Occasionally we receive outdoor gear questions from readers. Since we figured others would find them useful too, we’ll share some of those Q&A’s here. If you think we missed the mark, let us know by leaving a comment.
I want to buy some professional outdoor wear and gear. I’m preparing for my mountain guide certification, so I do need serious pieces of equipment. I not only want to work in nature, but also for it. So for me it’s basic that for a big investment I want to buy green, environmentally-friendly gear, and support those companies that make it. Is it possible to get a very complete list of companies that produce “green” gear and wear?
Paul, it’s great that you’re considering your environmental impact on the outdoors. For many people it’s inconvenient to consider that our outdoor activities and gear have negative impacts on the very places we love. Unfortunately, it's nearly impossible to create a definitive list of green gear and clothing.
While green outdoor offerings continue to expand, especially with clothing, green equipment is much harder to find. As concerned consumers like you demand and choose more environmentally-friendly options I hope those offerings will grow. Just as important, I hope verifiable or certifiable standards will be established so consumers won't have the full burden of making environmentally-friendly choices. The outdoor industry is leading the way in developing these types of standards, but they're still in early discussions.
In the meantime, here are a few things you and all hikers, backpackers, and climbers can consider to make your outdoor activities and gear choices greener:
The biggest environmental impact from most people’s outdoor activities is getting to the trailhead. Airplanes are the worst offenders, so consider sticking closer to home for your adventures to reduce your fuel consumption. Drive or rent a hybrid. Don’t forget to carpool. Whenever possible (and we know this one is difficult to impossible depending on where you live) use public transportation for all or part of your travel.
While somewhat controversial, you also can reduce your carbon footprint by buying carbon offsets, which offset other greenhouse gas emissions through tree plantings and purchases of renewable energy. Carbon offsets should not be used as a guilt-free way to indulge a jet-set lifestyle though. You still need to find ways to reduce your own emissions.
The easiest and most effective way to be a greener consumer is to buy less stuff. Yes, many of us are gear junkies who love to try out the newest equipment and clothing, but before making any gear choice (green or not) you should consider whether you really need an item or if you already have something that does the job safely and effectively.
When you do need a piece of clothing or gear, look for items that contain environmentally-friendly materials, like recycled polyester and plastic and natural fibers such as bamboo, modal, hemp, coconut (Cocona), and organic cotton and wool. Some environmentally-friendly outdoor clothing brands to consider include Patagonia, which has pledged to close its recycling loop by 2010, Ibex, Prana, Nau, and Teko. GoLite, Marmot, and Sierra Designs also use natural and recycled materials in some of their clothing and outerwear.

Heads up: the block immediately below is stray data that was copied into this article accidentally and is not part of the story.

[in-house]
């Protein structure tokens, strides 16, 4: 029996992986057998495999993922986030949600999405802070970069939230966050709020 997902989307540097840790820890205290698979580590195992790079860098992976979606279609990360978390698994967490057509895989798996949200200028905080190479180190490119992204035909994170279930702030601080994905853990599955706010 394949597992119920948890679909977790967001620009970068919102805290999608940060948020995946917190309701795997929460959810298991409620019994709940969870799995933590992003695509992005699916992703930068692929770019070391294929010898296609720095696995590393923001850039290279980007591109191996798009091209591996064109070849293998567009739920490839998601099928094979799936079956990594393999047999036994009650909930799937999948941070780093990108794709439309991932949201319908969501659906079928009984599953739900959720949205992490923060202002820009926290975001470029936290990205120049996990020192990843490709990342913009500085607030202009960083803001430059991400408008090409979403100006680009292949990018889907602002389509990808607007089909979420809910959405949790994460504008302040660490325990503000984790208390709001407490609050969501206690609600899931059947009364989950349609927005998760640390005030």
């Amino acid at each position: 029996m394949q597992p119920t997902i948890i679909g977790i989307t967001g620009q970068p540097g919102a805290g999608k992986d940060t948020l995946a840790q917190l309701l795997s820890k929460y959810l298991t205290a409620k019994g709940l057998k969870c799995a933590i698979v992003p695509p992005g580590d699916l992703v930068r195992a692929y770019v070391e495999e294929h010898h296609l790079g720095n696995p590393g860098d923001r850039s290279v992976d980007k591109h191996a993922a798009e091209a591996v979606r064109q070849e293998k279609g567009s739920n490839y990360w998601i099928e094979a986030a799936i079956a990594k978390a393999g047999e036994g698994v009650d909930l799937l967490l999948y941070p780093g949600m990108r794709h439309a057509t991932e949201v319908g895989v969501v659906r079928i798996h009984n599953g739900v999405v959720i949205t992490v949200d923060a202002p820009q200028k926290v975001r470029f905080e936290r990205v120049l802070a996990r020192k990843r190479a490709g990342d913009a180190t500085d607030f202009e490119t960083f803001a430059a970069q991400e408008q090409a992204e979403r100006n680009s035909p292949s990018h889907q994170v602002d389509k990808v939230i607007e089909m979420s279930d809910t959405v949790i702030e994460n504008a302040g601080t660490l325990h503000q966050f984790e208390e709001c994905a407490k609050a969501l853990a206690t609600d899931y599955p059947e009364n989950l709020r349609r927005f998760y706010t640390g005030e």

Finding environmentally-friendly technical gear is still very difficult, but inroads are being made (read Green Hiking and Backpacking Gear). As with clothing, look for products that use recycled materials and fewer chemicals. The outdoor industry is just starting to talk collectively about eco issues and I hope they will soon develop product standards and ratings for the benefit of concerned consumers like you.
If you can’t find a green version of the clothing or gear you need, remember that buying a high quality, dependable item that will fit you and your needs for years to come is preferable to buying a low quality piece that you’d need to repair or replace sooner. So consult gear reviews and consider your specific needs and preferences, along with your budget.
Lastly, consider how you buy gear. If buying at a local shop, try to do your shopping errands in one fell swoop, rather than making lots of little runs in the car (or better yet park the car and use public transportation or foot or pedal power). Consider pieces with less packaging. If buying online, try to bundle multiple items together from one retailer and choose ground shipping instead of expedited air delivery.
Reuse and Recycle
Whenever safely possible, have gear professionally repaired rather than buying a brand new version. Tents, backpacks, clothing, and footwear can often be repaired, altered, or resoled by experienced specialists.
Still usable gear, clothing, and footwear also can be bought and sold secondhand (Trailspace's Classifieds, GearTrade, eBay), donated to a charity or thrift store, or passed on to a friend or family member.
Some companies will take back old garments. Patagonia’s Common Threads Garment Recycling program recycles worn out Capilene, Patagonia fleece, Polartec fleece, and Patagonia organic cotton T-shirts. Nau’s Product Afterlife Program accepts worn out clothing for recycling or composting. And parents can return outgrown children's clothing to Molehill to be donated to homeless shelters and safe houses and get a coupon for 10% off their next purchase.
Lastly, once on the trail, rock, or water, understand and practice Leave No Trace principles. Even the best-intentioned hikers, backpackers, and climbers can cause significant impact on land, water, vegetation, and wildlife through ignorance or neglect.
In short, reduce your fuel and resource consumption, repair and reuse clothing and gear whenever safely possible, and recycle old gear and clothing.